Goodreads helps you keep track of books you want to read.
Start by marking “Five Days In Philadelphia: The Amazing "We Want Willkie!" Convention of 1940 and How It Freed FDR to Save the Western World” as Want to Read:
Five Days In Philadelphia: The Amazing "We Want Willkie!" Convention of 1940 and How It Freed FDR to Save the Western World
Enlarge cover
Rate this book
Clear rating
Open Preview

Five Days In Philadelphia: The Amazing "We Want Willkie!" Convention of 1940 and How It Freed FDR to Save the Western World

3.75 of 5 stars 3.75  ·  rating details  ·  57 ratings  ·  9 reviews
There were four strong contenders when the Republican party met in June of 1940 in Philadelphia to nominate its candidate for president: the crusading young attorney and rising Republican star Tom Dewey, solid members of the Republican establishment Robert Taft and Arthur Vandenberg, and dark horse Wendell Willkie, utilities executive, favorite of the literati and only ver ...more
Hardcover, 288 pages
Published July 5th 2005 by PublicAffairs (first published June 30th 2005)
more details... edit details

Friend Reviews

To see what your friends thought of this book, please sign up.

Reader Q&A

To ask other readers questions about Five Days In Philadelphia, please sign up.

Be the first to ask a question about Five Days In Philadelphia

Community Reviews

(showing 1-30 of 103)
filter  |  sort: default (?)  |  rating details
Brian
This book provides an interesting account of the republican convention of 1940 and the effects it had on the country. The main contest in 1940 for the republicans was between Dewey, Robert Taft and Wendell Willkie who was a democrat turned republican in the final hours to seize the nomination. Dewey to an extent an Taft to an extreme represented the isolationist part of the republican party. This book takes the reader through the convention and the twists and turns that led to the nomination of ...more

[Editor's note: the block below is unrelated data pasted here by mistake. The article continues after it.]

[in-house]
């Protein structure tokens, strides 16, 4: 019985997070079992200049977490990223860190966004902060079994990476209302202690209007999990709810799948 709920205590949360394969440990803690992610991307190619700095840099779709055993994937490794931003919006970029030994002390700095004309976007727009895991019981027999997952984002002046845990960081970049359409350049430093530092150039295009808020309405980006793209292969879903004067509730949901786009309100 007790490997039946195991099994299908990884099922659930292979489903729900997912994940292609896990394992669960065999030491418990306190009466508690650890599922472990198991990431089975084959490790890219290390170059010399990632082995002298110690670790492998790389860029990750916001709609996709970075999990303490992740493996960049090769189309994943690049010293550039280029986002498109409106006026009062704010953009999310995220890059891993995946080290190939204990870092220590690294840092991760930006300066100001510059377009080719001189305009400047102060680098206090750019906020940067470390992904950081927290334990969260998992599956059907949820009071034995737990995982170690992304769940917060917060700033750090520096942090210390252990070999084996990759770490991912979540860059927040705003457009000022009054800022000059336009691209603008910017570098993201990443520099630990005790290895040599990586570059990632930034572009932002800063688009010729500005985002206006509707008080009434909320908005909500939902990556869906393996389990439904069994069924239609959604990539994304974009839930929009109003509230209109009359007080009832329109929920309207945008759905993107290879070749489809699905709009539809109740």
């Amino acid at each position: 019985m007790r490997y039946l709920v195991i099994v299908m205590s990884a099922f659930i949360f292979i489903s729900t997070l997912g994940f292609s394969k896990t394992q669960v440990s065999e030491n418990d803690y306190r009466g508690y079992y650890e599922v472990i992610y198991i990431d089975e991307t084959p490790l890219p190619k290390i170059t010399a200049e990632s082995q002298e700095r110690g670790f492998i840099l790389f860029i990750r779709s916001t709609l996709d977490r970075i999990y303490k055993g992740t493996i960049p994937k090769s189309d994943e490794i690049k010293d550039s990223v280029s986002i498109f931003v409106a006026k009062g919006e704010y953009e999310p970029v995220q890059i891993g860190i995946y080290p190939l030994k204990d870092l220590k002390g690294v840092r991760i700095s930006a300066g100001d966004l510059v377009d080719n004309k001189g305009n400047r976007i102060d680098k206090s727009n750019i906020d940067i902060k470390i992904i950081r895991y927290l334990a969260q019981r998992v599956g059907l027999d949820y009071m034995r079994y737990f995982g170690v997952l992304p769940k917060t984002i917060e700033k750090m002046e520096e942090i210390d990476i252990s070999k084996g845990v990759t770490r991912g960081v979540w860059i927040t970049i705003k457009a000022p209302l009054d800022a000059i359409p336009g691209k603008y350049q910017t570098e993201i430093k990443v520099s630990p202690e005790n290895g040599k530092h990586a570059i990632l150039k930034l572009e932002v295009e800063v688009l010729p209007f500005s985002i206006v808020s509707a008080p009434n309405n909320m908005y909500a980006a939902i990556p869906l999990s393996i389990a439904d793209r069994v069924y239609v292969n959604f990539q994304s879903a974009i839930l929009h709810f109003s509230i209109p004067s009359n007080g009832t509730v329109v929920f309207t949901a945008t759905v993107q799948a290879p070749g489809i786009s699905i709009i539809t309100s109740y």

Neal
Aug 25, 2008 Neal rated it 4 of 5 stars
Recommends it for: Political buffs, WW II buffs
Recommended to Neal by: Saw the writer speak on C-Span
This book focuses on a chapter in American political history that is barely touched on today. Wendell Wilkie was the sole anti-Hitler candidate seeking the Republican nomination in 1940. His battle to win the nomination at the 1940 Republican convention over more popular and more established candidates like Robert Taft and Tom Dewey is a pretty amazing story unto itself, especially when compared to the carefully rehearsed and utterly unsurprising conventions of today. But this book also shows ho ...more
Mark
Feb 13, 2008 Mark rated it 3 of 5 stars
Recommends it for: Political buffs and modern American history buffs
If the reader is old enough to remember when conventions meant something then they might find this book interesting. It is about the 1940 Republican convention and how it changed the history of the United States and ultimately the history of the world.
It is a sparkling insight into the smoke-filled rooms where candidates were made and history was created.
Bookmarks Magazine